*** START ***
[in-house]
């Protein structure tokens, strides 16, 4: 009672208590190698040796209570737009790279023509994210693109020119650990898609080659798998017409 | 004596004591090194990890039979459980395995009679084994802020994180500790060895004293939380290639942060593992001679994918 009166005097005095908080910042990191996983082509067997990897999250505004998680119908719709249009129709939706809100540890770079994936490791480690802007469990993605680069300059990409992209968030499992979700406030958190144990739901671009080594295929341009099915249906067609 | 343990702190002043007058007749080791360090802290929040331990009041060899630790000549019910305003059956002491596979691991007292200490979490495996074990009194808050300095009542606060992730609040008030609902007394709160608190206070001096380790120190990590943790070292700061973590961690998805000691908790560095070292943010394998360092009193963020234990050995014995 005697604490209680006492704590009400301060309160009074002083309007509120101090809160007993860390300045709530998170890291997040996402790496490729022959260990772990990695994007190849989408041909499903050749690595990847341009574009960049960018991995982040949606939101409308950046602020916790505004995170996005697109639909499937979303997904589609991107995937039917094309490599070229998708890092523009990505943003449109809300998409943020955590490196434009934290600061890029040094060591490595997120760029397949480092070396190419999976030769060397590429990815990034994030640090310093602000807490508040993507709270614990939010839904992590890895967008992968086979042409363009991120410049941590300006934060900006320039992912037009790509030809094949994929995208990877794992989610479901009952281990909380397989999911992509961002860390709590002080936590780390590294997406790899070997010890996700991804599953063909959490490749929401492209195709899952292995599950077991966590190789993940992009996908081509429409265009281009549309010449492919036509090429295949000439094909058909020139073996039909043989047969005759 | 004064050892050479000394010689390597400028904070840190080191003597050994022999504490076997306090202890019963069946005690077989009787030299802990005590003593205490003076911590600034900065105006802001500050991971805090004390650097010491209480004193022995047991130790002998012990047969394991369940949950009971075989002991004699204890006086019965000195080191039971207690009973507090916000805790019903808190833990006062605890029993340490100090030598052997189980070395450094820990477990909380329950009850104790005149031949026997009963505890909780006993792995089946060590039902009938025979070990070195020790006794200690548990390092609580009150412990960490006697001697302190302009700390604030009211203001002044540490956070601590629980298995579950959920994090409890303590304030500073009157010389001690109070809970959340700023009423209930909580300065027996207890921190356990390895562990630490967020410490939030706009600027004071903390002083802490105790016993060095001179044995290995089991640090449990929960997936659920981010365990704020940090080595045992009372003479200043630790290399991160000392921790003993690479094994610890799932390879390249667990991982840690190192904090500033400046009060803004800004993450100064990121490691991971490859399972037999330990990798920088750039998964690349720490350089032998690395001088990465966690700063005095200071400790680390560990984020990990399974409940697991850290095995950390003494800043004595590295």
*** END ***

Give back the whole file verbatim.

[in-house]
């Protein structure tokens, strides 16, 4: 009672208590190698040796209570737009790279023509994210693109020119650990898609080659798998017409 | 004596004591090194990890039979459980395995009679084994802020994180500790060895004293939380290639942060593992001679994918 009166005097005095908080910042990191996983082509067997990897999250505004998680119908719709249009129709939706809100540890770079994936490791480690802007469990993605680069300059990409992209968030499992979700406030958190144990739901671009080594295929341009099915249906067609 | 343990702190002043007058007749080791360090802290929040331990009041060899630790000549019910305003059956002491596979691991007292200490979490495996074990009194808050300095009542606060992730609040008030609902007394709160608190206070001096380790120190990590943790070292700061973590961690998805000691908790560095070292943010394998360092009193963020234990050995014995 005697604490209680006492704590009400301060309160009074002083309007509120101090809160007993860390300045709530998170890291997040996402790496490729022959260990772990990695994007190849989408041909499903050749690595990847341009574009960049960018991995982040949606939101409308950046602020916790505004995170996005697109639909499937979303997904589609991107995937039917094309490599070229998708890092523009990505943003449109809300998409943020955590490196434009934290600061890029040094060591490595997120760029397949480092070396190419999976030769060397590429990815990034994030640090310093602000807490508040993507709270614990939010839904992590890895967008992968086979042409363009991120410049941590300006934060900006320039992912037009790509030809094949994929995208990877794992989610479901009952281990909380397989999911992509961002860390709590002080936590780390590294997406790899070997010890996700991804599953063909959490490749929401492209195709899952292995599950077991966590190789993940992009996908081509429409265009281009549309010449492919036509090429295949000439094909058909020139073996039909043989047969005759 | 004064050892050479000394010689390597400028904070840190080191003597050994022999504490076997306090202890019963069946005690077989009787030299802990005590003593205490003076911590600034900065105006802001500050991971805090004390650097010491209480004193022995047991130790002998012990047969394991369940949950009971075989002991004699204890006086019965000195080191039971207690009973507090916000805790019903808190833990006062605890029993340490100090030598052997189980070395450094820990477990909380329950009850104790005149031949026997009963505890909780006993792995089946060590039902009938025979070990070195020790006794200690548990390092609580009150412990960490006697001697302190302009700390604030009211203001002044540490956070601590629980298995579950959920994090409890303590304030500073009157010389001690109070809970959340700023009423209930909580300065027996207890921190356990390895562990630490967020410490939030706009600027004071903390002083802490105790016993060095001179044995290995089991640090449990929960997936659920981010365990704020940090080595045992009372003479200043630790290399991160000392921790003993690479094994610890799932390879390249667990991982840690190192904090500033400046009060803004800004993450100064990121490691991971490859399972037999330990990798920088750039998964690349720490350089032998690395001088990465966690700063005095200071400790680390560990984020990990399974409940697991850290095995950390003494800043004595590295």